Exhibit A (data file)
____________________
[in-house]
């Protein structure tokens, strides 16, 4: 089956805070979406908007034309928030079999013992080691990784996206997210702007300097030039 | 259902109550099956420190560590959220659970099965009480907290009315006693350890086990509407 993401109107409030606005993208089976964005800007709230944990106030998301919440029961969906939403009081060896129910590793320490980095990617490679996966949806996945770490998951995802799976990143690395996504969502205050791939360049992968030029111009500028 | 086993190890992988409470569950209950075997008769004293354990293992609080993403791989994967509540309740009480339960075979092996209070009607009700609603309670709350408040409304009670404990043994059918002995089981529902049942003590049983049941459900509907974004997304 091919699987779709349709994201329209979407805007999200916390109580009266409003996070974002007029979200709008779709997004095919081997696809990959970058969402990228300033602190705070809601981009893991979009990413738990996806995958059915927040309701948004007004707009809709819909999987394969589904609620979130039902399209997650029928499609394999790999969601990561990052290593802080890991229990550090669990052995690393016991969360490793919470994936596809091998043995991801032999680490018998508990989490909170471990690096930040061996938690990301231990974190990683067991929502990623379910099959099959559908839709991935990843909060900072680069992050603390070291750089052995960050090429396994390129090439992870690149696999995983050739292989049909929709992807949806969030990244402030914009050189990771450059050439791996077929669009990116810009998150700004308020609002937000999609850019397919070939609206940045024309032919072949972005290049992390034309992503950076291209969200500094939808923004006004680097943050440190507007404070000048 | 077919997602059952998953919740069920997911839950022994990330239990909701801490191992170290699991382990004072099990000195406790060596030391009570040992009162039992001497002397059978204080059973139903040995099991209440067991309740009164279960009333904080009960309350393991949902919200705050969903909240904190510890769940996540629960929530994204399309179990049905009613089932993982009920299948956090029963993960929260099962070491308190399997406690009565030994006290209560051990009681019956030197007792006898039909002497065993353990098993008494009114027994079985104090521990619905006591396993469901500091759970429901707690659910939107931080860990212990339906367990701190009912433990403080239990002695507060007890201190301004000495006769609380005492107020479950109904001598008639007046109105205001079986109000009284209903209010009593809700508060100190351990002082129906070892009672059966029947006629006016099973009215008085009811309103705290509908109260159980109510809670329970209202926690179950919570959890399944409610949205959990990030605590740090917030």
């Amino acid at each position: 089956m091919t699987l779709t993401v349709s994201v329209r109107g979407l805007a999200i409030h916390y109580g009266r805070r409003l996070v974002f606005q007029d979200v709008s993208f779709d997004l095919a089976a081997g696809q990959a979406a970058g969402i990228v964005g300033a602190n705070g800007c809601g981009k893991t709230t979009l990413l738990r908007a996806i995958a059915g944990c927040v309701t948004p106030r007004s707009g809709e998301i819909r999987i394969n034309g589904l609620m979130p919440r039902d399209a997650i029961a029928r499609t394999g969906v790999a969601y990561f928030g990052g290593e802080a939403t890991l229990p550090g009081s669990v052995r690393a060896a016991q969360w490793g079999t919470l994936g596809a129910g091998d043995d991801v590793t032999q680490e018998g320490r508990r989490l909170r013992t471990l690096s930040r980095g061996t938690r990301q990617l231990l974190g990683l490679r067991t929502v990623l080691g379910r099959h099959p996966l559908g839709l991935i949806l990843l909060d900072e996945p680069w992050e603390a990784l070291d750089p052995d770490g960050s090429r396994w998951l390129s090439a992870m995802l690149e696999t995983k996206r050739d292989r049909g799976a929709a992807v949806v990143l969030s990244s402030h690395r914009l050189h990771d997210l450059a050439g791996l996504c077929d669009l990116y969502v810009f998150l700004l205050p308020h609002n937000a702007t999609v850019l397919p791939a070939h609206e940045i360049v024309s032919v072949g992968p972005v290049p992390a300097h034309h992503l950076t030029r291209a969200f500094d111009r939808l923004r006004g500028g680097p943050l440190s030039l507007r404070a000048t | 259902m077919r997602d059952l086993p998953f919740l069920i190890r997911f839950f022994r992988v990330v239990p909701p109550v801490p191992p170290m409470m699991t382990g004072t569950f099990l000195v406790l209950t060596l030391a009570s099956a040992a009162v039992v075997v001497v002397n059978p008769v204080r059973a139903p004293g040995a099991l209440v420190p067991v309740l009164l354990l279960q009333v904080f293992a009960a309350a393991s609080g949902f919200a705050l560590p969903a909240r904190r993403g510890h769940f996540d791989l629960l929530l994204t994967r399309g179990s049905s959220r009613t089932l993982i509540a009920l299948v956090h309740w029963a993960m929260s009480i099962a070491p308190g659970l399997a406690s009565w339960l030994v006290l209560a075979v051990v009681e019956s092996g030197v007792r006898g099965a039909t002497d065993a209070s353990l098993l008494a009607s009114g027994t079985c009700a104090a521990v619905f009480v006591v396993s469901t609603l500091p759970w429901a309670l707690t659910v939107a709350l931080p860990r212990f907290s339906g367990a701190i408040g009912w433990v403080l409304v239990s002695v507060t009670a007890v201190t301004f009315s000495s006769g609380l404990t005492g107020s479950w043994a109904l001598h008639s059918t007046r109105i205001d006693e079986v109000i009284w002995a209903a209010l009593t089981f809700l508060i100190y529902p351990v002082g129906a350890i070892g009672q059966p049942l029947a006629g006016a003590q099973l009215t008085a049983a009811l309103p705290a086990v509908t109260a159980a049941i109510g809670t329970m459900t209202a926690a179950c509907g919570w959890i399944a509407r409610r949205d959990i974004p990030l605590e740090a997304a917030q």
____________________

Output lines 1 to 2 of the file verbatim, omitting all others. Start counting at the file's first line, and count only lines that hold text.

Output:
[in-house]
């Protein structure tokens, strides 16, 4: 089956805070979406908007034309928030079999013992080691990784996206997210702007300097030039 | 259902109550099956420190560590959220659970099965009480907290009315006693350890086990509407 993401109107409030606005993208089976964005800007709230944990106030998301919440029961969906939403009081060896129910590793320490980095990617490679996966949806996945770490998951995802799976990143690395996504969502205050791939360049992968030029111009500028 | 086993190890992988409470569950209950075997008769004293354990293992609080993403791989994967509540309740009480339960075979092996209070009607009700609603309670709350408040409304009670404990043994059918002995089981529902049942003590049983049941459900509907974004997304 091919699987779709349709994201329209979407805007999200916390109580009266409003996070974002007029979200709008779709997004095919081997696809990959970058969402990228300033602190705070809601981009893991979009990413738990996806995958059915927040309701948004007004707009809709819909999987394969589904609620979130039902399209997650029928499609394999790999969601990561990052290593802080890991229990550090669990052995690393016991969360490793919470994936596809091998043995991801032999680490018998508990989490909170471990690096930040061996938690990301231990974190990683067991929502990623379910099959099959559908839709991935990843909060900072680069992050603390070291750089052995960050090429396994390129090439992870690149696999995983050739292989049909929709992807949806969030990244402030914009050189990771450059050439791996077929669009990116810009998150700004308020609002937000999609850019397919070939609206940045024309032919072949972005290049992390034309992503950076291209969200500094939808923004006004680097943050440190507007404070000048 | 077919997602059952998953919740069920997911839950022994990330239990909701801490191992170290699991382990004072099990000195406790060596030391009570040992009162039992001497002397059978204080059973139903040995099991209440067991309740009164279960009333904080009960309350393991949902919200705050969903909240904190510890769940996540629960929530994204399309179990049905009613089932993982009920299948956090029963993960929260099962070491308190399997406690009565030994006290209560051990009681019956030197007792006898039909002497065993353990098993008494009114027994079985104090521990619905006591396993469901500091759970429901707690659910939107931080860990212990339906367990701190009912433990403080239990002695507060007890201190301004000495006769609380005492107020479950109904001598008639007046109105205001079986109000009284209903209010009593809700508060100190351990002082129906070892009672059966029947006629006016099973009215008085009811309103705290509908109260159980109510809670329970209202926690179950919570959890399944409610949205959990990030605590740090917030």